One of my favorite things about the idea of a World Equestrian Games — often called the “Olympics for horses” — is the great mix of horse people. Unlike most “regular” horse shows and events, this isn’t just jumpers, or only dressage horses, or nothing but driving horses, etc.

One of my favorite things about this particular World Equestrian Games, and the fact that I was literally in the middle of it for the duration (and then some) was that I was able to see this wonderful mix — horses, sports, and people — firsthand.

There were jumpers cheering on reiners, drivers enjoying the eventing cross-country, competitors enjoying everything else going on at the venue, and on, and on, and on: two weeks of good-natured camaraderie that revolved around everyone’s mutual love of the horse, no matter what vocation any one person or horse had chosen.

Among all this horsey goodwill, one of my absolute favorite scenes took place late one evening during the first week of the Games.

Many of the Equine Village events aimed at children were stationed outside the CAA office, so we had a good view of children visiting with ponies, troops of spectators walking from the main stadium to the indoor arena for reining and vaulting competition, and the mechanical cutting horse, which invariably drew a large crowd of participants and spectators.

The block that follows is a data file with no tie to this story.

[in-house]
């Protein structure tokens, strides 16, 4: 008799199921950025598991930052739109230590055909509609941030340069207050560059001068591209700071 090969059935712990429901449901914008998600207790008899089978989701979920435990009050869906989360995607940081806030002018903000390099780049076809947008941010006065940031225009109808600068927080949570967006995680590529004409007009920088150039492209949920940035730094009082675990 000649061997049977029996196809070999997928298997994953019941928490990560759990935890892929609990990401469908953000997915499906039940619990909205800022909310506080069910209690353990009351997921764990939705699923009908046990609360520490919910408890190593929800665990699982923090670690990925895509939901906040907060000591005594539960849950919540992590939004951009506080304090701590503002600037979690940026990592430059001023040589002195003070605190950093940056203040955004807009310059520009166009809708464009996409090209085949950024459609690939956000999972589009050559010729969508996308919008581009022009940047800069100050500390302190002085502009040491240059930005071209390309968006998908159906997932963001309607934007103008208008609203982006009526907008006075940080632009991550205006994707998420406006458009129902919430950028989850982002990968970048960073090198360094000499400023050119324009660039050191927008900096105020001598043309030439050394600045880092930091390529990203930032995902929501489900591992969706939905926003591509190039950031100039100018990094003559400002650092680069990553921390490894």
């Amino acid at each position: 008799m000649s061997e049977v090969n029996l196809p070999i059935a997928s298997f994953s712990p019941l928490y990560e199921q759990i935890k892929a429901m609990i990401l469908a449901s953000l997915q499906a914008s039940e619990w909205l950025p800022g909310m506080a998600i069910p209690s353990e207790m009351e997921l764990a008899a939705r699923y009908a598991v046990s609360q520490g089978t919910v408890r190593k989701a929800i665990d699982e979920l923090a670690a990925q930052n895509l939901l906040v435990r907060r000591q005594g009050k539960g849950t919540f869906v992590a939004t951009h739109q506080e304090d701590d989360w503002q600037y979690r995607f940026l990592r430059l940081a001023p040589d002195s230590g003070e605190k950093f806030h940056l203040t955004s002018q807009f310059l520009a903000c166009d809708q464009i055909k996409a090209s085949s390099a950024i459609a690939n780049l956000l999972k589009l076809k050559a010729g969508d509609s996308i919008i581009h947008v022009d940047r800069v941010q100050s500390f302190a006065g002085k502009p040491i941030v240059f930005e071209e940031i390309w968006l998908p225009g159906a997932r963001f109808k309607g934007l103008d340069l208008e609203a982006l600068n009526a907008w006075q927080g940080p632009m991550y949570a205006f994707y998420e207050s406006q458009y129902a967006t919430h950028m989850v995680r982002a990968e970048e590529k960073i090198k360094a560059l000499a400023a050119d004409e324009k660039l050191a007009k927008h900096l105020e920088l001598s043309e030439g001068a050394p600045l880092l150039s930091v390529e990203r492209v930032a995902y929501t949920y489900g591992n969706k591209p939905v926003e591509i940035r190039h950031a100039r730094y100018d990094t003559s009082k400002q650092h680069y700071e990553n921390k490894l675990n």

As I was getting ready to close the CAA shop around 7 o’clock one evening, most of the crowds had left our area, but the mechanical cutting horse was still in action. A couple of members of the U.S. reining team and their families were the mechanical horse’s last riders for the day, and they were having a blast. Apparently, the horse’s operator could adjust the difficulty level posed by the cutting horse and its calf (and I think he even controlled the horse’s movements), and most of the people we saw were riding at a basic level. But on this evening, the required skill level was ratcheted up several notches, and the reiners almost looked like they were riding a real cutting horse. I’m not sure a “real” cutting-horse rider would be laughing quite so much, though! It was a treat to see them and their families enjoying the evening and a bit of fun.